Tuesday, June 30, 2009

Demolished! 11 Beautiful Train Stations That Fell To The Wrecking Ball (And The Crappy Stuff Built In Their Place)

by Yonah Freemark and Jebediah Reed

NYC's Pennsylvania Station, demolished 1963

In 1963, America learned a painful lesson when Pennsylvania Station, an architectural treasure that Senator Daniel Moynihan described as "the best thing in our city," was torn down and replaced with a dreary complex that includes an office building and Madison Square Garden. The rail station, to this day the nation's busiest, was moved underground into a claustrophobic warren of artificially lit passageways and bleak waiting rooms. While there has been an active campaign since the 1990's to rectify the mistake by creating a new and worthy station a block away, the $1 billion-plus project remains tied up in political gridlock.

But the sad saga of Penn was by no means an isolated incident. Almost like a rite of passage, cities across the country embraced the era of Interstates, Big Macs, and suburban sprawl by tearing down their train depots. (Frequently, they just did the Joni Mitchell thing and put up a parking lot.) But time and experience are showing that train stations are vital organs in a healthy city, and removing them deadens the entire organism. The lesson is especially stark at the moment, as cities around the country face the challenge of rebuilding the infrastructure for regional high speed rail networks. Chicago–once abundantly blessed with grand stations–is today bouncing around ideas for a new high speed rail depot.

One lesson of this legacy is that what replaces a well designed and centrally located rail depot can is rarely of equal worth to the city. Following a tour of 10 great depots that were lost to demolition orders–and one more that might be still–and what stands on those sites today.

1. NEW YORK CITY: Pennsylvania Station

THEN: "The best thing in our city," according to Sen. Daniel Moynihan
Old Penn station interior

WHAT'S THERE NOW: The new Penn Station is a dingy labyrinth beneath an ugly arena
Penn Station today
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2. MEMPHIS - Union Station

When this city's Union Station opened in 1912, it was the largest stone structure in town. But when the U.S. Postal Service announced that it needed new land in the city in the late 1960s, the magnificent building was chosen for demolition because it no longer attracted the crowds that it had once brought into the city. Any interest in saving the structure itself was ignored.

These days Memphis is expressing interest in being part of the Southeast High Speed Rail Corridor.

THEN: A grand Beaux Arts depot for a thriving city
Memphis old Union Station
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WHAT'S THERE NOW: A windowless postal facility surrounded by barbed wire
usps-bldg1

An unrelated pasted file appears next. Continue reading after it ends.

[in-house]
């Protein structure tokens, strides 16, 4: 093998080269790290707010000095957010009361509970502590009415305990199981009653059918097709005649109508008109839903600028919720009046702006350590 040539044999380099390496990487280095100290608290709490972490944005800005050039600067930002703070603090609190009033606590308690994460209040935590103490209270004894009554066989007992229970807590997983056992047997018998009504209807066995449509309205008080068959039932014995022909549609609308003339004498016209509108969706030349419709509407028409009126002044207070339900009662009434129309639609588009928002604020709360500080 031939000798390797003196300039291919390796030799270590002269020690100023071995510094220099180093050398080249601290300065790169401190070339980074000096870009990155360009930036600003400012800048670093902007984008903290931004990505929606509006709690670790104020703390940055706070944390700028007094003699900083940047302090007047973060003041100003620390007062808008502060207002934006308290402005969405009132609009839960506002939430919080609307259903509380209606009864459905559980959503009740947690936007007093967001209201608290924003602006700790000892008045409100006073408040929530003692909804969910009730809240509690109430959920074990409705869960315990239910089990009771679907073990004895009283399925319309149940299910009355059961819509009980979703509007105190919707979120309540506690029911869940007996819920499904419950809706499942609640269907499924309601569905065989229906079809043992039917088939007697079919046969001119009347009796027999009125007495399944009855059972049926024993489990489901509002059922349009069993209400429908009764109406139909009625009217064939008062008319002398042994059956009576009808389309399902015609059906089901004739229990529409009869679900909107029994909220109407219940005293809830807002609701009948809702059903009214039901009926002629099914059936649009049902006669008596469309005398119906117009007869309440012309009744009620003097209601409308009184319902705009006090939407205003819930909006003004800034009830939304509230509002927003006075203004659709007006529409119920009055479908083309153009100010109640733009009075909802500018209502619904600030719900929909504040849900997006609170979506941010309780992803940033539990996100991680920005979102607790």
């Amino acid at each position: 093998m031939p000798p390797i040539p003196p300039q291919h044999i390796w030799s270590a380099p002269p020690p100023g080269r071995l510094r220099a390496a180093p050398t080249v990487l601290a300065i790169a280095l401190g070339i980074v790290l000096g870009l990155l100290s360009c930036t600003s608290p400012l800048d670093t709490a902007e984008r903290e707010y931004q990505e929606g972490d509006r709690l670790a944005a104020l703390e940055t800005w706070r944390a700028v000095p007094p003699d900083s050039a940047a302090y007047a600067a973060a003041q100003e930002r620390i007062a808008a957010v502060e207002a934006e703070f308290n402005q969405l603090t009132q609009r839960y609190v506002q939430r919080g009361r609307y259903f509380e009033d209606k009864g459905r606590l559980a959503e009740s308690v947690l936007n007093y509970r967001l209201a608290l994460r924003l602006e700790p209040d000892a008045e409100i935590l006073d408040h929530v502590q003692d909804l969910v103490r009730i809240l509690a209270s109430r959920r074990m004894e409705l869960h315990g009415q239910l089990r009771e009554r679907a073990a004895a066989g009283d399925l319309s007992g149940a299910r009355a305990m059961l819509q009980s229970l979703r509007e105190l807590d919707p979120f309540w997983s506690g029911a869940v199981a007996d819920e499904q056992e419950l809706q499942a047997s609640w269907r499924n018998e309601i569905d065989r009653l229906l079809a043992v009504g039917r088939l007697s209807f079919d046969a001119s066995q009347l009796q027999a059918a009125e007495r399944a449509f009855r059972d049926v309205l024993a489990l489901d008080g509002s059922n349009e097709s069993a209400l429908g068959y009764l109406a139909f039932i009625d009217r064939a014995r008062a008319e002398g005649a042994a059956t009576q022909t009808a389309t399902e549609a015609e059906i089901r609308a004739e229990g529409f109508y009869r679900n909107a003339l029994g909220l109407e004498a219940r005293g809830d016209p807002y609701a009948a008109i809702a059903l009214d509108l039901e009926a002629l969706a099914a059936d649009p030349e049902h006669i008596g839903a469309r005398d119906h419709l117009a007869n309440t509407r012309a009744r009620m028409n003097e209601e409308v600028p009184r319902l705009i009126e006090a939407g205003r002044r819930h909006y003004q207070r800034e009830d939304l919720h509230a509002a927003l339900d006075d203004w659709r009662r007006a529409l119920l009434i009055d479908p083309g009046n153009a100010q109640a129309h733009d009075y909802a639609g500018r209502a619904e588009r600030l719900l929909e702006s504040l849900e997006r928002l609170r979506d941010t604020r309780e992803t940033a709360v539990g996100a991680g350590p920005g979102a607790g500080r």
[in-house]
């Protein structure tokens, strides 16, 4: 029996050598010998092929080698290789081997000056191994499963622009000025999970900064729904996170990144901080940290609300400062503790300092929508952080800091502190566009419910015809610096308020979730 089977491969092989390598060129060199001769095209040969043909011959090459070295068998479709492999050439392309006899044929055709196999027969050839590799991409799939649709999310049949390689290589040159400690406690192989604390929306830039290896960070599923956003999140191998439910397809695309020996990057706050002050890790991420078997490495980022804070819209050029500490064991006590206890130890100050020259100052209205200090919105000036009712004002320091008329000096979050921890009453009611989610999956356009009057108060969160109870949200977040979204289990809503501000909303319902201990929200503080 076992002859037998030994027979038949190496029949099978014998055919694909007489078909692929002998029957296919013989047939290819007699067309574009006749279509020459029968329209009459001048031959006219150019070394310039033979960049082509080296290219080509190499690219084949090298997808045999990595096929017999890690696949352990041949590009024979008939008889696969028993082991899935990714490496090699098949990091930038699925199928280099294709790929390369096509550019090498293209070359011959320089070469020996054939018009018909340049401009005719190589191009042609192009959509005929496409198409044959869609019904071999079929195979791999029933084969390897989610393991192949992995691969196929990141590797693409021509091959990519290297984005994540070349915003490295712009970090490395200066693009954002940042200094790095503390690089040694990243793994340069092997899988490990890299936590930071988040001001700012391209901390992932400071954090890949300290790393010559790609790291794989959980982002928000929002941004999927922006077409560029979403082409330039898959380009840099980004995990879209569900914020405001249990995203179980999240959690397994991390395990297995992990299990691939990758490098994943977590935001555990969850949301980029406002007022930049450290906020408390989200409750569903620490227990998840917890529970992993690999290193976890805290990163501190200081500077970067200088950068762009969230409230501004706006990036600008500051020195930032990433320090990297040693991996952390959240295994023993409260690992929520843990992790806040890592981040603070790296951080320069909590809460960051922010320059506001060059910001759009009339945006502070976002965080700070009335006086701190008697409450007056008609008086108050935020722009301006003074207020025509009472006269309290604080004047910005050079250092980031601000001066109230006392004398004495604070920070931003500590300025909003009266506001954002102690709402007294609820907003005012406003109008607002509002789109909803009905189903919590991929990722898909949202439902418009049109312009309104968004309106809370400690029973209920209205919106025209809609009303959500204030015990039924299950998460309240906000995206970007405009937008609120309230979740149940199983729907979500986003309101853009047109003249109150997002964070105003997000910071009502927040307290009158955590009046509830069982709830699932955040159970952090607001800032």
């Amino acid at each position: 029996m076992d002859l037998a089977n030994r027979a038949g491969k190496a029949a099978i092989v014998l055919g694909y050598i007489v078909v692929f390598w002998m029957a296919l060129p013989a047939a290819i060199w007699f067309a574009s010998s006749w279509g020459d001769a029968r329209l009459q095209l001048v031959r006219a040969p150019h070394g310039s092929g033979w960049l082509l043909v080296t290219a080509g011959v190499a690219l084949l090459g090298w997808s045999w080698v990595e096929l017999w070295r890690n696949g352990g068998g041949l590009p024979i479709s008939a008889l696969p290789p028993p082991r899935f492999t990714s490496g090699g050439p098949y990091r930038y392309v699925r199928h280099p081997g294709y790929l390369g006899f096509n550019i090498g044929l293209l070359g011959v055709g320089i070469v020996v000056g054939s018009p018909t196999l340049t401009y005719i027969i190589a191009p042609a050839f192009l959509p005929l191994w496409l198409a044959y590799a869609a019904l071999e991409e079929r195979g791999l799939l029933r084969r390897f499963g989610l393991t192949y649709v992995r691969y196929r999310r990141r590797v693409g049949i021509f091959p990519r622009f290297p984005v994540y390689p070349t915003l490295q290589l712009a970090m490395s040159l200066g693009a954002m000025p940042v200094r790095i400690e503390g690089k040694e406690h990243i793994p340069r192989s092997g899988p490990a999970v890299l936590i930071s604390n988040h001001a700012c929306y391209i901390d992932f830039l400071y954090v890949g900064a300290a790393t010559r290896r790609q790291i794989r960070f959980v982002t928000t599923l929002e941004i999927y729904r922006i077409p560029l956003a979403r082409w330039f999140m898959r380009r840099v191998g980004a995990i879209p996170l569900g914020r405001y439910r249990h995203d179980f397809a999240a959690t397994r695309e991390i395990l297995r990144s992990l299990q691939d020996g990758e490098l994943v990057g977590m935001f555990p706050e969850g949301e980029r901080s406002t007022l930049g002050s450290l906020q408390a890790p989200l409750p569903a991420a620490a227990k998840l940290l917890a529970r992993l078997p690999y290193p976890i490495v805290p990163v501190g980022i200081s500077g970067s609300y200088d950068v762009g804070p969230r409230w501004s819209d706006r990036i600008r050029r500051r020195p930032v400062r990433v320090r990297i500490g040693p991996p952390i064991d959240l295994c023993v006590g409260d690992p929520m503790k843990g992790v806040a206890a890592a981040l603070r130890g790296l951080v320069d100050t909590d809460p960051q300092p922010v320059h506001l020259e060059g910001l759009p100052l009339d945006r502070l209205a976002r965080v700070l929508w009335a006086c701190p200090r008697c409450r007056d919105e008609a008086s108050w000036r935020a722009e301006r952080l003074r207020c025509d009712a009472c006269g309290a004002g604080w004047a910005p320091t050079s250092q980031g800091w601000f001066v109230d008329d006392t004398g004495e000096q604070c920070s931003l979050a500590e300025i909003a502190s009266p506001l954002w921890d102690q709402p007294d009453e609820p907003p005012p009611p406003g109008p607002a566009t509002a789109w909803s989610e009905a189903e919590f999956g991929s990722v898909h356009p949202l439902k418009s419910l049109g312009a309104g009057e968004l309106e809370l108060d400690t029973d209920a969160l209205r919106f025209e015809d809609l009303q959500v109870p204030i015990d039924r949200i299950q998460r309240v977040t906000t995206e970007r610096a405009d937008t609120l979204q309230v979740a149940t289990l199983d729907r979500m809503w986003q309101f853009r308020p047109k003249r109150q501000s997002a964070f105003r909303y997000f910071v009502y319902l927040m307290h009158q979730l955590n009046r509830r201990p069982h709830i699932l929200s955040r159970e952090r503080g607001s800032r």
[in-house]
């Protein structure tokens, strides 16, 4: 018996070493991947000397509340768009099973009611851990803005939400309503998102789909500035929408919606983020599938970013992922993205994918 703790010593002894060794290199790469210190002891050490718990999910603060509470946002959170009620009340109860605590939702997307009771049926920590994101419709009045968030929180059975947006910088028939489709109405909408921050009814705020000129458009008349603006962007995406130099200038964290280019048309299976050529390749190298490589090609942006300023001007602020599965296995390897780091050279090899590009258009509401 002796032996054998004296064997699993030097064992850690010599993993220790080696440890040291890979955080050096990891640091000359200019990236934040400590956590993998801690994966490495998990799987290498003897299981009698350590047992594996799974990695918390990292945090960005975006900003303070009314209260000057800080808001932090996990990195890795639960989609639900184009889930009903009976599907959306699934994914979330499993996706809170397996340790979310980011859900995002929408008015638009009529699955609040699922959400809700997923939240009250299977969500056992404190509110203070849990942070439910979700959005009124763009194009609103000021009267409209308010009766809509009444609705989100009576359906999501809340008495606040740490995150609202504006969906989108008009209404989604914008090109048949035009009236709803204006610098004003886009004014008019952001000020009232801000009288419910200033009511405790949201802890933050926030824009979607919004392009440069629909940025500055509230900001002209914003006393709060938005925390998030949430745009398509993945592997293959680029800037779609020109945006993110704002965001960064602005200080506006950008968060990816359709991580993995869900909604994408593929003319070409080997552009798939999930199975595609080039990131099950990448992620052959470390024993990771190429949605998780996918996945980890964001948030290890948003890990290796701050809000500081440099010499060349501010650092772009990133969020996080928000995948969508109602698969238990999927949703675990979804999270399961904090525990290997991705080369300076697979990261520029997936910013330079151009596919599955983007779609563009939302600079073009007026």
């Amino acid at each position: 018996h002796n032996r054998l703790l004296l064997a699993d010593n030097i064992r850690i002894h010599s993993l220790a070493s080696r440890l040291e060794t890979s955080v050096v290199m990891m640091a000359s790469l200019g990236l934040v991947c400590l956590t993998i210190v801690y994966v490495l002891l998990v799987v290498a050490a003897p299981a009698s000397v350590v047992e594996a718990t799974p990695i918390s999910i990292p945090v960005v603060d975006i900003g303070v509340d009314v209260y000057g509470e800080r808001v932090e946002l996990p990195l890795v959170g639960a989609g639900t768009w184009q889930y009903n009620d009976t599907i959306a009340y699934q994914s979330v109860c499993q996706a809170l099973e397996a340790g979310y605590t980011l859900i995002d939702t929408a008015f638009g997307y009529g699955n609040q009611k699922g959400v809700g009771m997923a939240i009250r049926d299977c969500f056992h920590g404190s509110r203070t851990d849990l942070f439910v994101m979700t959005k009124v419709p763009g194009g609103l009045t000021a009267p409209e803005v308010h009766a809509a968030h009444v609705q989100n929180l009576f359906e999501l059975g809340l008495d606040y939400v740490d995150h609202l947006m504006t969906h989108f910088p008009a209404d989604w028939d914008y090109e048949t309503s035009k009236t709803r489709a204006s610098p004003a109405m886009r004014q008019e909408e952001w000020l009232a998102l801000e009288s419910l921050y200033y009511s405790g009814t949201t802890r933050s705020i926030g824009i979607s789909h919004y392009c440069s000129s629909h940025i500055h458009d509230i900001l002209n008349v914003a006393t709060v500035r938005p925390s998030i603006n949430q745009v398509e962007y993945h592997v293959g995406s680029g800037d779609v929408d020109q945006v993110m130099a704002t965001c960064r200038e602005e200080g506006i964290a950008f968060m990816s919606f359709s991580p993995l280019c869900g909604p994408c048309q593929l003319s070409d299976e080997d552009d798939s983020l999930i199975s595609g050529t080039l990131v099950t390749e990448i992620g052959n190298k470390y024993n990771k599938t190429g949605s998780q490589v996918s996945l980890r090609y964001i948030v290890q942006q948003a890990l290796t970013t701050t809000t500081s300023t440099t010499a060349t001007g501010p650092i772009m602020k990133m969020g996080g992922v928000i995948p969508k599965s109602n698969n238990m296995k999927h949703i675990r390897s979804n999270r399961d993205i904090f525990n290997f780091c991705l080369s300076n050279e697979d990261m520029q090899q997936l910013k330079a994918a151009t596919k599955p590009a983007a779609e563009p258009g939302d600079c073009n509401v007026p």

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3. ATLANTA - Terminal Station

Atlanta was once the largest rail crossroads in the south. Travelers could get virtually everywhere quickly and conveniently by rail. Built in 1905, Terminal was the grand portal to the city. It had two Italianate towers and a huge train shed behind. When the station was razed in 1970, it was replaced by a government office building. These days Atlanta's intercity rail depot is a small former commuter rail station located far north of downtown, adjacent to a 16-lane highway.

Recently, Georgia governor Sonny Perdue–after scouting the passenger rail systems in Spain and China–has enthusiastically embraced the idea of a high speed rail network for the southeastern US. Of course, Atlanta would be a network hub–and very likely in need of a suitable depot.

THEN: A fitting portal to a regional capital
Atlanta's old terminal station
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NOW: A government office building
Federal building at old Terminal Station site
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4. BIRMINGHAM, AL - Terminal Station

In 1909, Birmingham opened its grand Terminal Station, which united the train services of six operators. The two block-long Byzantine-styled complex had 10 tracks, and when opened was the largest of its kind in the South.

Yet this station — which served a peak of 54 trains a day in 1943 — by 1969 only was seeing seven daily arrivals. As a result, the city chose to demolish the structure that year. Although the land was originally intended for a new federal building, a highway was built there instead.

Today, Birmingham is slated as a primary stop on the designated high speed rail corridor linking New Orleans and Atlanta.

THEN: An impressive and centrally located depot
Birmingham's old Terminal Station
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NOW: A connector highway
The highway that runs over the old station site
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5. CHICAGO: Grand Central Station

Perhaps more than any other American city, Chicago's destiny has been a result of its transportation links to the rest of the country. As such, it had something of an abundance of train stations. Even while it still has four commuter terminals inside the Loop, knocking down impressive stations like Grand Central did not yield much for the city. The site of this former station, prime real estate on the banks of the Illinois River, is still a vacant lot after nearly four decades.

THEN: Located on the banks of the Chicago River, the beautiful station with ornate marble floors, Corinthian columns, and a fireplace. It served travelers to DC and many other cities.
Chicago's Grand Central Station

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NOW: A vacant lot
central-station-site

http://www.infrastructurist.com/2009/06/22/11-beautiful-train-stations-that-fell-to-the-wrecking-ball/

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